David Foster Wallace

I was told yesterday that David Foster Wallace is dead. He committed suicide, by hanging, on the 12th of September just passed. DFW was one of those writers that other writers want to be like; a crafter of thought and observation, someone who tries to express to be understood or explain, first, and next, if by consequence, there was beauty or profanity or wisdom, then something worthwhile had been written. But it had to be honest.

The day that followed was one that brought me back to thinking of him again and again. My favourite feeling of connection to DFW was tennis. He was a successful junior tennis player and that, presumably had granted him an insight into the professional side of the sport. This was best expressed in an essay contained in his book, ‘A Supposedly Fun Thing I’ll Never Do Again’. The essay was called, ‘Tennis Player Michael Joyce’s Professional Artistry as a Paradigm of Certain Stuff about Choice, Freedom, Discipline, Joy, Grotesquerie, and Human Completeness.’ and it is the single best piece of sports writing I have ever read. It doesn’t explain a point or a match. It doesn’t profile a particular event or delve into a quirk of history. It captures a context and meaning of an existence in a field of endeavour that demands commitment and skill and obsession at the cost of vestigial potentials. It is also damn funny. It actually offers understanding one would likely have never found on one’s own. This is a typical feature of DFW’s writing, in both his fiction and non-fiction.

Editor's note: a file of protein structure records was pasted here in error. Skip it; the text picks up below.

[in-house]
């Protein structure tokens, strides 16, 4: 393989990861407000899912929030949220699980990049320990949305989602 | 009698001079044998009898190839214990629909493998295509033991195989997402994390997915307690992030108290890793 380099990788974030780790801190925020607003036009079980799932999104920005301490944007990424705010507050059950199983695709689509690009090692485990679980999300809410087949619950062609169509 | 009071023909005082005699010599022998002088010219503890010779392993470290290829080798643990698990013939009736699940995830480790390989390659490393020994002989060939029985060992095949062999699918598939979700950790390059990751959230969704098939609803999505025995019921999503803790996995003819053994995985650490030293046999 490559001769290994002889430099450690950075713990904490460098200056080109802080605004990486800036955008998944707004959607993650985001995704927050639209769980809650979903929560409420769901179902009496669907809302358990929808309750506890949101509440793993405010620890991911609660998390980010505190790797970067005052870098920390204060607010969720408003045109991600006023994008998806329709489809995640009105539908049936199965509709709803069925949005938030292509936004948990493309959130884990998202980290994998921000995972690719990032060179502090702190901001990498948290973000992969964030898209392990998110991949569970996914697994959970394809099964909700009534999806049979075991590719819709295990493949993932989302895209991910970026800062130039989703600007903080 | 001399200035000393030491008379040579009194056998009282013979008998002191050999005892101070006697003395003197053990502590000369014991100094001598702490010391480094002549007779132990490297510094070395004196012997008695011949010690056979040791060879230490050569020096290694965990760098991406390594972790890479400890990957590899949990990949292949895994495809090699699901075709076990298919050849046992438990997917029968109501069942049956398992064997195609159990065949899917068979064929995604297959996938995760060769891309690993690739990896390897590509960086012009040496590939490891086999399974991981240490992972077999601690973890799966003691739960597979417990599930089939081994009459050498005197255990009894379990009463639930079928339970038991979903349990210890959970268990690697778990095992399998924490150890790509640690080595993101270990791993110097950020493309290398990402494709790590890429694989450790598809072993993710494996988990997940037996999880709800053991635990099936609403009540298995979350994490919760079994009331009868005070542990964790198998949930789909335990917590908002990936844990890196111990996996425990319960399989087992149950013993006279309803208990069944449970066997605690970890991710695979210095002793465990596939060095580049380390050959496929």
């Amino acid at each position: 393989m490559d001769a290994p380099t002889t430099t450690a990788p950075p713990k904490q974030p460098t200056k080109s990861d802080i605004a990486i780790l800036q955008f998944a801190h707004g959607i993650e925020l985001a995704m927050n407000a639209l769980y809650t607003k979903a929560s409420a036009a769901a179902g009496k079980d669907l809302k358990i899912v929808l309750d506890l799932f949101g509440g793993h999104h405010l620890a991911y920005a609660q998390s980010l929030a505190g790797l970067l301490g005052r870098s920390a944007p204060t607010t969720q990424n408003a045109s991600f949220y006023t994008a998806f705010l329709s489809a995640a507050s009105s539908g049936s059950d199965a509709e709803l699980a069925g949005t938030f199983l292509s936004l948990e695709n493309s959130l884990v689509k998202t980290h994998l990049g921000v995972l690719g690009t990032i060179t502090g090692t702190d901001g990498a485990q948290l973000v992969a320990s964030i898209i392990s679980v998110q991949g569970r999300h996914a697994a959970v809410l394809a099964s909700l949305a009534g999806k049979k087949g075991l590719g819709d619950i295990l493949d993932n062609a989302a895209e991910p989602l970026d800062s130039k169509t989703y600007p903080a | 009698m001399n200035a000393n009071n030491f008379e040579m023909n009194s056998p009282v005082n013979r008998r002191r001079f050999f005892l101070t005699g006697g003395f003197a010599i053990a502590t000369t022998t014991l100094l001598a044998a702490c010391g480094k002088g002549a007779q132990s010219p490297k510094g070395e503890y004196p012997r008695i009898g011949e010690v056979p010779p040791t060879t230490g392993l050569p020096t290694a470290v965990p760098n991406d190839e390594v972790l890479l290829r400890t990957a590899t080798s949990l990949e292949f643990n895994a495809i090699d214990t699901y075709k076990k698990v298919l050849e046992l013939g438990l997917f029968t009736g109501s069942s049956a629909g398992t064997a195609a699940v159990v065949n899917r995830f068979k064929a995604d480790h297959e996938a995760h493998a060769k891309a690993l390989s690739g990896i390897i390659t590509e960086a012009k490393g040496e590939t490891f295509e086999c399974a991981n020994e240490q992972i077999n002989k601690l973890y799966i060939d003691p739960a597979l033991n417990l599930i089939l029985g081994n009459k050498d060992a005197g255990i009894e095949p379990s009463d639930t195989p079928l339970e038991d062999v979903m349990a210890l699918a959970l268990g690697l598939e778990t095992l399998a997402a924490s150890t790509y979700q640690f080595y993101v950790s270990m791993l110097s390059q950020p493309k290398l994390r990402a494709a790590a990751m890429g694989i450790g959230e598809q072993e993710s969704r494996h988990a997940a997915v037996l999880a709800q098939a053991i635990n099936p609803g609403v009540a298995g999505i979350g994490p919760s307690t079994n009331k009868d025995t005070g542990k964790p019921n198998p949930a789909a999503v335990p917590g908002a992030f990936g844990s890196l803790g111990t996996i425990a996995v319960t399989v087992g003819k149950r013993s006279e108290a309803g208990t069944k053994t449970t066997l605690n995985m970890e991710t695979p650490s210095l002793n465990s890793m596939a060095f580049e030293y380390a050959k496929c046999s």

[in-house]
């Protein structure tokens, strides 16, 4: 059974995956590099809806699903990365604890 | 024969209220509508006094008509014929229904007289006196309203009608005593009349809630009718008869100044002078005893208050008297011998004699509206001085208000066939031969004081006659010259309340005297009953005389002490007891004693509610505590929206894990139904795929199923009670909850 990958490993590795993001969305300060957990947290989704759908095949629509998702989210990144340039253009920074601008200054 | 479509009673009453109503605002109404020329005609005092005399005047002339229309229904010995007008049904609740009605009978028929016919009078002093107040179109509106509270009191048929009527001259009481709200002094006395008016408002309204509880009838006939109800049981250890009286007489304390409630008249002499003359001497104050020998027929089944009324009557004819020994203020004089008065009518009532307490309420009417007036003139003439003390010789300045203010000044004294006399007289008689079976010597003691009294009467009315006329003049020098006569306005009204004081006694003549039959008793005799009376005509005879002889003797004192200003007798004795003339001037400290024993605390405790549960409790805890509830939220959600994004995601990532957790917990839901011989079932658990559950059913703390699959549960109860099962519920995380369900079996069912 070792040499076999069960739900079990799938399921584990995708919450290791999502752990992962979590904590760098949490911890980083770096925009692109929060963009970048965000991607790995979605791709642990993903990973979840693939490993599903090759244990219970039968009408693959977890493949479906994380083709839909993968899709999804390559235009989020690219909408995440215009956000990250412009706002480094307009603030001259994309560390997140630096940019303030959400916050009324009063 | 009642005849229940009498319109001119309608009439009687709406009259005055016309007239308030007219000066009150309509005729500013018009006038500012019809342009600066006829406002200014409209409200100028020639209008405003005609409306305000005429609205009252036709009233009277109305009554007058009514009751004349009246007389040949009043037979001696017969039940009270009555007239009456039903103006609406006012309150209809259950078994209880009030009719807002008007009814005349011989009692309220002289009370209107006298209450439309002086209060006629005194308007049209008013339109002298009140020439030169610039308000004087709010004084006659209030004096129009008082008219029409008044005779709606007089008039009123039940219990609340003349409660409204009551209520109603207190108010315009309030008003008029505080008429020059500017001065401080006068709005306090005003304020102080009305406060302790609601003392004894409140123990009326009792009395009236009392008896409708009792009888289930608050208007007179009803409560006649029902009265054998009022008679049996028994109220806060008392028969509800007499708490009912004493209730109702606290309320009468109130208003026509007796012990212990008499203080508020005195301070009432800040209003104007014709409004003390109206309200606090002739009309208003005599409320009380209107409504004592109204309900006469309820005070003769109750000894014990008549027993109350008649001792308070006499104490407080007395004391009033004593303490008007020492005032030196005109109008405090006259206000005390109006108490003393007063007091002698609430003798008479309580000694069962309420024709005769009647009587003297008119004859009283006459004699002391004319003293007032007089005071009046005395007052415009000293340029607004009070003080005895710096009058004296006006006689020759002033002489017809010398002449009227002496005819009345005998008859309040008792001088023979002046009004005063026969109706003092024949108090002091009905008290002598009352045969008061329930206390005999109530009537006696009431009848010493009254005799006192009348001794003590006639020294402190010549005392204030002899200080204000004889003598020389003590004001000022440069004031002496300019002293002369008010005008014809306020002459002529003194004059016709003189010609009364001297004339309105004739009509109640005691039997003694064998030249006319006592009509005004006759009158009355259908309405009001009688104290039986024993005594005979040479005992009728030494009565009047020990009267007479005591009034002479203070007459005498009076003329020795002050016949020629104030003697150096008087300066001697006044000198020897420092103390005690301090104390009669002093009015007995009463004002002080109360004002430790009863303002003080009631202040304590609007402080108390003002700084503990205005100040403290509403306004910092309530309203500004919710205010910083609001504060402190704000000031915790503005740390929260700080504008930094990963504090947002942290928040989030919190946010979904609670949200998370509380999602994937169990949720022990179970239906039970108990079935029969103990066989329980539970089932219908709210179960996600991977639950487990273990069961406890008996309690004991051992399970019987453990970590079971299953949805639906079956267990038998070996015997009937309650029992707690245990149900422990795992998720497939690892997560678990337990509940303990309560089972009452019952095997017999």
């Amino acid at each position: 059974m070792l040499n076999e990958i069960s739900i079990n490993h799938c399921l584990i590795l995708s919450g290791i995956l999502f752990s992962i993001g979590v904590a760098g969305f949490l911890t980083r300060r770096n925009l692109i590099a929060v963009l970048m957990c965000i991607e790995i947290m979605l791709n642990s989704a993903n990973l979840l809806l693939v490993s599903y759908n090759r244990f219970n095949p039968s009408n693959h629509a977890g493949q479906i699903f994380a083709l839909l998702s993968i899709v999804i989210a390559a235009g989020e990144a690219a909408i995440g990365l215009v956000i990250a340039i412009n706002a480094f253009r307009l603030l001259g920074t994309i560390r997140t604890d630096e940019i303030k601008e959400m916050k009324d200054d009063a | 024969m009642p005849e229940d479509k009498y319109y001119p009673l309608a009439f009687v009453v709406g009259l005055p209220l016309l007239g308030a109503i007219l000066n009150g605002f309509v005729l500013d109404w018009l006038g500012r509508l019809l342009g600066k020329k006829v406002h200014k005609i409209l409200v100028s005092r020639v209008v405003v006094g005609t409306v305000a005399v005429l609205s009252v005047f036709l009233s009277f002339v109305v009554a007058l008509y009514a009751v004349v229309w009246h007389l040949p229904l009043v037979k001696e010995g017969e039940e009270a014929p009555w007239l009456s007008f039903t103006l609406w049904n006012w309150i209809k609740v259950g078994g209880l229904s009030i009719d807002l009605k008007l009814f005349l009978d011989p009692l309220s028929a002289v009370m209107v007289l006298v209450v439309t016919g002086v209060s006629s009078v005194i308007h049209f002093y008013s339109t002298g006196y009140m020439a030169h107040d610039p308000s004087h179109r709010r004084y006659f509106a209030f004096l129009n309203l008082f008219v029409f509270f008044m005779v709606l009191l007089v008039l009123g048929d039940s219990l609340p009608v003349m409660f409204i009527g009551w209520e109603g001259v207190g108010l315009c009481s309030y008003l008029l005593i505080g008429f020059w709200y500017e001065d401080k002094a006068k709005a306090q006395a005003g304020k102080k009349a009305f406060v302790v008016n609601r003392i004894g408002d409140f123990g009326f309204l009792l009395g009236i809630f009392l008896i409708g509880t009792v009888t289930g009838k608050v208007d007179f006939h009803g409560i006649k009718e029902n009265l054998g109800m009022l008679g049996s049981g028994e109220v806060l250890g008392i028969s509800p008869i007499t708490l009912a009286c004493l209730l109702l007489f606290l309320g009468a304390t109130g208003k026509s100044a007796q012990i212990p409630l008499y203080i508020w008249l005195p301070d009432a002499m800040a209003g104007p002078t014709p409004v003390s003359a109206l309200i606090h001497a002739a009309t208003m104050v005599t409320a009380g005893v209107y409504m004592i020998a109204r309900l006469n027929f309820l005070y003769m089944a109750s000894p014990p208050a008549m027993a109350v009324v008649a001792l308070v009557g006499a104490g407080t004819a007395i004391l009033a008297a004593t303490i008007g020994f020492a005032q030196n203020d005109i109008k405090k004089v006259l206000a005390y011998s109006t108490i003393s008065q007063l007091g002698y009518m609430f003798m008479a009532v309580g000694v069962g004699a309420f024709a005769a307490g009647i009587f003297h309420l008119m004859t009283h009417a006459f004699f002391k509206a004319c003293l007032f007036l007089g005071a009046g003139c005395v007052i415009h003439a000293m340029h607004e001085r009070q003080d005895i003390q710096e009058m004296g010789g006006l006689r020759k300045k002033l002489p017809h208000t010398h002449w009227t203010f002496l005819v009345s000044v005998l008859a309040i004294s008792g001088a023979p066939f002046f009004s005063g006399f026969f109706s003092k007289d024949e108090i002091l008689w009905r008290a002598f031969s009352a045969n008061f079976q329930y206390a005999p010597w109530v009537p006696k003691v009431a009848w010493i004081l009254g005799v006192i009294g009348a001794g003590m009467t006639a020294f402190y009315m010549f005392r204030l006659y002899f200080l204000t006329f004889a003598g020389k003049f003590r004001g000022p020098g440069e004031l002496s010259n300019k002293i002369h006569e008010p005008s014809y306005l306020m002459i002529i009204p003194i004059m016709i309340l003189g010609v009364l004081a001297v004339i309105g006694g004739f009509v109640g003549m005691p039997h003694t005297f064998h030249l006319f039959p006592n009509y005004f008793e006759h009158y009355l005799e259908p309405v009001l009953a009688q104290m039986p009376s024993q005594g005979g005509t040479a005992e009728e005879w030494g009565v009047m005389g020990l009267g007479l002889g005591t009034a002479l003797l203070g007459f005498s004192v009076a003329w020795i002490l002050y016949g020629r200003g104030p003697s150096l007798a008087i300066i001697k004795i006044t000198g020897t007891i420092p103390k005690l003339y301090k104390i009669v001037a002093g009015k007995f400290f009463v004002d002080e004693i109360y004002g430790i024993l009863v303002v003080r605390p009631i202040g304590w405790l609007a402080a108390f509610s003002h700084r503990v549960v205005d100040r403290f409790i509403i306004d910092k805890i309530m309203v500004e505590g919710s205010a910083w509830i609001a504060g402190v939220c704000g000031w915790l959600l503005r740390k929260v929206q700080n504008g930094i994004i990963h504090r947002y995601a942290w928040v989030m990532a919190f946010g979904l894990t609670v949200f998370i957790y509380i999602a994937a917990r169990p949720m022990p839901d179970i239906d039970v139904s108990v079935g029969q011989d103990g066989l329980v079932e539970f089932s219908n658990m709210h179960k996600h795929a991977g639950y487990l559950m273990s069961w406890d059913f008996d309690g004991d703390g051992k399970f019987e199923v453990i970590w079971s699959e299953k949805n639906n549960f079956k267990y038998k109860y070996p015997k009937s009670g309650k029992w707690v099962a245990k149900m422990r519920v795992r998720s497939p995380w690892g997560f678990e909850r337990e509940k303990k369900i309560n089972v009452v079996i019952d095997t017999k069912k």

There was an undeniable sadness to a lot of his writing, even when he was uproariously funny, a certain pain expressed through obsessive thinking. One of the first things that popped into my head was that he wasn’t able to think the pain away.

He is probably best known for his gargantuan novel, ‘Infinite Jest’. A work of fiction I have yet to finish, much to my shame. But I prefer his short non-fiction collections: ‘A Supposedly Fun Thing I’ll Never Do Again’ and ‘Consider the Lobster’, it is here I’ve found his power of expression to connect with me best.

Here’s the article my friend Sally sent to me when she told me of his death, a wonderful piece of writing on Roger Federer as a religious experience that all tennis lovers can appreciate. I highly recommend finding something of DFW’s to read. I said to Sally in my return email that I had looked forward to reading him as an old man writer – he had always struck me as someone who would learn more and more as he aged. I had hoped he would tell me this secret knowledge, expressed so beautifully. Now I don’t like to think of what he must have learned. Infinite sadness.

Here’s a piece I found online about him and his death that I liked.

 

There’s some great essay somewhere that has a line about irony being the song of the prisoner who’s come to love his cage. – DFW

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